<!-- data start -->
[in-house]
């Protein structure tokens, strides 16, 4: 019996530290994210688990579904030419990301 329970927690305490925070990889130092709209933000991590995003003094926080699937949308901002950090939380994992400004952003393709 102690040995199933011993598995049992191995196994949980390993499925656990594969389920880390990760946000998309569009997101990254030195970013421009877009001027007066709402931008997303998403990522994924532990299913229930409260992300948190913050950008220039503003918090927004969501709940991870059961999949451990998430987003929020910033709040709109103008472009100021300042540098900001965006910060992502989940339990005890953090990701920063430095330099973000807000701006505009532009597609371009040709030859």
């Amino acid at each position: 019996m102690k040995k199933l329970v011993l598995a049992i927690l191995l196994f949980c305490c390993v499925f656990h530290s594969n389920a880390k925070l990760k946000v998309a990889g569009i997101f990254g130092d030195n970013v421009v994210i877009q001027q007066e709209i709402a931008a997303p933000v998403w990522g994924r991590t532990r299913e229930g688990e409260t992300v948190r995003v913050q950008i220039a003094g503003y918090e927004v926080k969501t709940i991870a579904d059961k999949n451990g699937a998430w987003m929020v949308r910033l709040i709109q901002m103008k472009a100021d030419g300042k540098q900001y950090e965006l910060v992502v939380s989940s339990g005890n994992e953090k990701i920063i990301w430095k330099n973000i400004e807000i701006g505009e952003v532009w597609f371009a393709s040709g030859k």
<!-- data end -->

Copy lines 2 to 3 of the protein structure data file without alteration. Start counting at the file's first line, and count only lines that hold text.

């Protein structure tokens, strides 16, 4: 019996530290994210688990579904030419990301 329970927690305490925070990889130092709209933000991590995003003094926080699937949308901002950090939380994992400004952003393709 102690040995199933011993598995049992191995196994949980390993499925656990594969389920880390990760946000998309569009997101990254030195970013421009877009001027007066709402931008997303998403990522994924532990299913229930409260992300948190913050950008220039503003918090927004969501709940991870059961999949451990998430987003929020910033709040709109103008472009100021300042540098900001965006910060992502989940339990005890953090990701920063430095330099973000807000701006505009532009597609371009040709030859």
């Amino acid at each position: 019996m102690k040995k199933l329970v011993l598995a049992i927690l191995l196994f949980c305490c390993v499925f656990h530290s594969n389920a880390k925070l990760k946000v998309a990889g569009i997101f990254g130092d030195n970013v421009v994210i877009q001027q007066e709209i709402a931008a997303p933000v998403w990522g994924r991590t532990r299913e229930g688990e409260t992300v948190r995003v913050q950008i220039a003094g503003y918090e927004v926080k969501t709940i991870a579904d059961k999949n451990g699937a998430w987003m929020v949308r910033l709040i709109q901002m103008k472009a100021d030419g300042k540098q900001y950090e965006l910060v992502v939380s989940s339990g005890n994992e953090k990701i920063i990301w430095k330099n973000i400004e807000i701006g505009e952003v532009w597609f371009a393709s040709g030859k």